1952’s smash hit big top adventure hit Blu-ray this week on the “Paramount Presents” lineup
The Greatest Show on Earth is out today on ‘Paramount Presents’ Blu-ray, arriving alongside Paramount’s highly anticipated 4K release of The Ten Commandments.
These days, the combination of Cecil B. DeMille and Charlton Heston immediately brings to mind their biblical epic collaboration on the perennial favorite telling of the story of Moses, The Ten Commandments. But 4 years before a bearded Heston bid Yul Brynner’s Pharaoh to let his people go, the pair’s earlier endeavor together, The Greatest Show on Earth, had been a massive hit for Paramount — the studio’s biggest ever, in fact.
The circus has fallen to the wayside as old fashioned in favor of other forms of entertainment, and therein, to modern eyes, lies the film’s greatest intrigue as a time capsule of a mostly bygone phenomenon.
The Greatest Show on Earth tracks several loose subplots set across the backdrop of employees of the Ringling Bros Circus. But equally interesting is its dedication to documenting the inner workings of the circus itself, a massive engine of activity which is assembled and disassembled continuously, involving a herculean effort of labor, resource management, transportation, and finance. A giant mechanism for the delivery of, in a word, spectacle.
Human drama unfolds in DeMille’s tale as it follows the exploits of several colorful characters. Charlton Heston is Brad, the man in charge — he may seem cold and distant, but his entire energy is focused on managing the mighty enterprise — keeping his company in the black, his employees safe and paid, and his customers duly entertained.
To that end, he hires a famous acrobat, the Great Sebastian (Cornel Wilde), a flashy and charismatic ladies’ man who is likely to be disruptive behind the scenes — but draws a huge crowd. This is upsetting news for Brad’s girlfriend Holly (Betty Hutton), who has worked hard to secure her position as the show’s star acrobat, and is arguably the film’s primary protagonist. Things heat up once Sebastian and Holly work together, fiercely competing but also finding undeniable romantic chemistry in the air that threatens the balance of things on the ground.
The love triangle turns to a quadrilateral with the glamorous Gloria Grahame, whose character Angel, an elephant trainer and stuntwoman, swoops in to steal Brad while Holly’s looking the other way.
My favorite character and subplot, though, is that of Buttons the Clown (James Stewart). The circus is, as the cliche goes, an attractant to runaways, nomads, and vagabonds, and Stewart’s lovable Buttons is show-stealing as the lovable clown — a mysterious, sad soul who hides behind his makeup, forever on the run from a past which threatens to catch up with him.
DeMille was provided with unprecedented access to the Barnum & Bailey Circus to research, document, and create his film, and it shows. The narrative takes plenty of stops to simply marvel at the documentary-style footage not only of the entertainment and circus acts, but of the setup and teardown that takes place behind the scenes.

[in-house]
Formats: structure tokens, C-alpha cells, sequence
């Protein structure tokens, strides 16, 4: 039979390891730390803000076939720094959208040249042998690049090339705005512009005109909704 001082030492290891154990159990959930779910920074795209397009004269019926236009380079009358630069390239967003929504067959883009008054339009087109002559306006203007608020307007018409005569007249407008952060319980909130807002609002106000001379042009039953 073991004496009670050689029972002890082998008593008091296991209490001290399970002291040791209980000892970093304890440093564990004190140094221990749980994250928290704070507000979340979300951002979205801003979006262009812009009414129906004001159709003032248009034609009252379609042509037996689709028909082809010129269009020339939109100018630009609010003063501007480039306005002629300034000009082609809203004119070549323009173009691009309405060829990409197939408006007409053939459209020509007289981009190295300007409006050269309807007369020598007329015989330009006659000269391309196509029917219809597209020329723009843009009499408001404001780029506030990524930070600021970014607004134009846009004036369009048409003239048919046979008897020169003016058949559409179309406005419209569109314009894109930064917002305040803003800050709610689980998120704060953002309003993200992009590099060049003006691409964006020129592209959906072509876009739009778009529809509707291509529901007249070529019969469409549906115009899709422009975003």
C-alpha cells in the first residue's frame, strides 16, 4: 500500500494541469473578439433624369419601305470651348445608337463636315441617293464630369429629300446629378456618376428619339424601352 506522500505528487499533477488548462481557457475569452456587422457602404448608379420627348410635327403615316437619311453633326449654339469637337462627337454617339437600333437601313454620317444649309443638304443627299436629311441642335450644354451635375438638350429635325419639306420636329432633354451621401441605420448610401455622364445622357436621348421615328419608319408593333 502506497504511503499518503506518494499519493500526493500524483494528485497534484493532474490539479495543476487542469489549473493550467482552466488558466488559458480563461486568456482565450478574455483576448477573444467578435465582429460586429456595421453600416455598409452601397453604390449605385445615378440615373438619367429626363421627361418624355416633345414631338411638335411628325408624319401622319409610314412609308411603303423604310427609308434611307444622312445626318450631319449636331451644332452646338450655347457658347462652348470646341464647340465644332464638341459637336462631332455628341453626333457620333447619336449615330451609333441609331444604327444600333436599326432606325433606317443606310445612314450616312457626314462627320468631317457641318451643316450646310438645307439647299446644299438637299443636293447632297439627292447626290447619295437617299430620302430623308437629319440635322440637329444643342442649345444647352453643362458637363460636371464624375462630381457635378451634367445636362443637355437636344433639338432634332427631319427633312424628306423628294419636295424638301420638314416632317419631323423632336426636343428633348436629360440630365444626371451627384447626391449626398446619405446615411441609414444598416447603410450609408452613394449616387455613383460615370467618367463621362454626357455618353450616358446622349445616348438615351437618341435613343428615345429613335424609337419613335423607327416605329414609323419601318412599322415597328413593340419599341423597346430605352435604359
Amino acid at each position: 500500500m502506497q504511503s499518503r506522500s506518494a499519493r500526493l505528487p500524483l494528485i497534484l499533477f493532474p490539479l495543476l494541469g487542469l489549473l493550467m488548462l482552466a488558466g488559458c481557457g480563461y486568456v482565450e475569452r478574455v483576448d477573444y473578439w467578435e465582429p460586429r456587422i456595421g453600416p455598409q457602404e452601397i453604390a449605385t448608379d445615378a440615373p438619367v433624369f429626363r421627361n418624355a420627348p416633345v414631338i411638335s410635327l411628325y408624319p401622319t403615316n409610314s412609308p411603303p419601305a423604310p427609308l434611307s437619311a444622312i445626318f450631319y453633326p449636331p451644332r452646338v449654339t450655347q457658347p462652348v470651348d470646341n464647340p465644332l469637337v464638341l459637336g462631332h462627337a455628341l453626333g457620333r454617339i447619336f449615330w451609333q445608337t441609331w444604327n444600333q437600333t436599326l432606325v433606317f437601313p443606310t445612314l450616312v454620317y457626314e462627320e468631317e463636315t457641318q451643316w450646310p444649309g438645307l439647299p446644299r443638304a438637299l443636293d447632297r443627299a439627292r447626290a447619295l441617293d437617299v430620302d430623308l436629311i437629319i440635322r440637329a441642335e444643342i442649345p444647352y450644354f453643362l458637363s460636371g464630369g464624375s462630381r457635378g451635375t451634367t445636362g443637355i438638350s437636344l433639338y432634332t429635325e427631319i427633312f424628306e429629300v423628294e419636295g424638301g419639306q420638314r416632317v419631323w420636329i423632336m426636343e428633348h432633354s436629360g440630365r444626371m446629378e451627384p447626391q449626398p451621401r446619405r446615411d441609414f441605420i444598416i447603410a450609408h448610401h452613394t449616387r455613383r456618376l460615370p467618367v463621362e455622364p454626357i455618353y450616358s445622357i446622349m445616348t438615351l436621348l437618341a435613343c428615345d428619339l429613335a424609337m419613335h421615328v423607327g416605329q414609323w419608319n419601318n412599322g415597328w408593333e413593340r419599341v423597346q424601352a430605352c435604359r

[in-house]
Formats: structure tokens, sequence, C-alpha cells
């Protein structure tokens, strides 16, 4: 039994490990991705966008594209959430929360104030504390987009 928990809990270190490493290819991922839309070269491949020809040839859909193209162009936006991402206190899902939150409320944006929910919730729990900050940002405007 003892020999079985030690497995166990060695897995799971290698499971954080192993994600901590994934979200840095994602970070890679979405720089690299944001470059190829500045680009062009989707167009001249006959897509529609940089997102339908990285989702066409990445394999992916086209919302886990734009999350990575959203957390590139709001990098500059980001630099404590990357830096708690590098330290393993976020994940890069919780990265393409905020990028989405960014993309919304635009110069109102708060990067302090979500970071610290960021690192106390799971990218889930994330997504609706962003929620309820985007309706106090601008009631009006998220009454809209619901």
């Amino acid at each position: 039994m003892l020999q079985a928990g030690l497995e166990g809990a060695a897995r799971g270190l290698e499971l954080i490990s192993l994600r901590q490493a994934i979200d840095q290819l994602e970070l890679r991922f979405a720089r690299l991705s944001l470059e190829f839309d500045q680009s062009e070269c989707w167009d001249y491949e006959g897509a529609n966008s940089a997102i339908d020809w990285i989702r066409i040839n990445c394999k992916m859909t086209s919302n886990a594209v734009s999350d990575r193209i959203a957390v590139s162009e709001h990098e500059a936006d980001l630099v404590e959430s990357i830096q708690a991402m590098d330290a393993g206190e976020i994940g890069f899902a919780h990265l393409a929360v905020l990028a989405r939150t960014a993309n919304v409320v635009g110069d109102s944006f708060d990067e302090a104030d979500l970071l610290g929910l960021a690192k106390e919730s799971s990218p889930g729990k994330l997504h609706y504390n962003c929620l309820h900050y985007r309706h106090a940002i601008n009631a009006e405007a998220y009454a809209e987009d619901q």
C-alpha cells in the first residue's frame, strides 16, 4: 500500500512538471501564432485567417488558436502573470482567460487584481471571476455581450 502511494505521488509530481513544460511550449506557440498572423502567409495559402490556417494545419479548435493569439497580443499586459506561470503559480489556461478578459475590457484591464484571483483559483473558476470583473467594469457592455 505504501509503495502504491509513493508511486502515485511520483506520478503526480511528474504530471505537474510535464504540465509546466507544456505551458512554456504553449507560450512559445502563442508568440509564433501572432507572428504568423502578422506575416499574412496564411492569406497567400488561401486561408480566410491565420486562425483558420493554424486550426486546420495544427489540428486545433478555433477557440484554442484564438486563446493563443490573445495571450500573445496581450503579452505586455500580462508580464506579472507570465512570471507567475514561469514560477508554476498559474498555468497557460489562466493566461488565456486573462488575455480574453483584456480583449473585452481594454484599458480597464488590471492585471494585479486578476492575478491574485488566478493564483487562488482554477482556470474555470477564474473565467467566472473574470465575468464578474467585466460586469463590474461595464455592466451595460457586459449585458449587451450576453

The film’s actors are also putting in the real work of the circus themselves — Betty Hutton and Cornel Wilde learned to perform real trapeze acts, and that’s really Gloria Grahame performing impressive stunts with real elephants.
A late development in the story results in the circus’s train crashing, crafted using impressive miniatures and practical effects. Besides providing a setup for the film’s climax, it also makes the point of showing just how delicate the operation is — and how easily it can become derailed.
The film is somewhat corny and its subject matter is dated, and on a technical level there’s a copious amount of obvious green-screen compositing to plant the actors into separately-filmed environs. The plot, such as it is, is fairly loose and designed to accommodate the film’s rather unique format of being both a fictional narrative and something akin to a documentary.
But on the whole it actually comes together pretty well, interesting for its historical significance, and pleasingly entertaining as both as jumble of competing stories and a grand show of spectacle.
The Greatest Show on Earth arrives on Blu-ray as spine #16 in the Paramount Presents series which showcases beloved films with new restorations and packaged with transparent cases and gatefold slipcovers which feature the films’ original poster art within. A digital copy is also included.
Special Features and Extras
Filmmaker Focus: Leonard Maltin on The Greatest Show On Earth (7:42)
Maltin is one of my favorite film historians and commentators, and here he discusses the film on both its historical merits and as a spectacle, noting the primary cast members and aspects of the film’s production (some of which I’ve brazenly parroted in this review).
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Except where noted, all 16:9 screen images in this review are direct captures from the disc(s) in question with no editing applied, but may have compression or resizing inherent to file formats and Medium’s image system.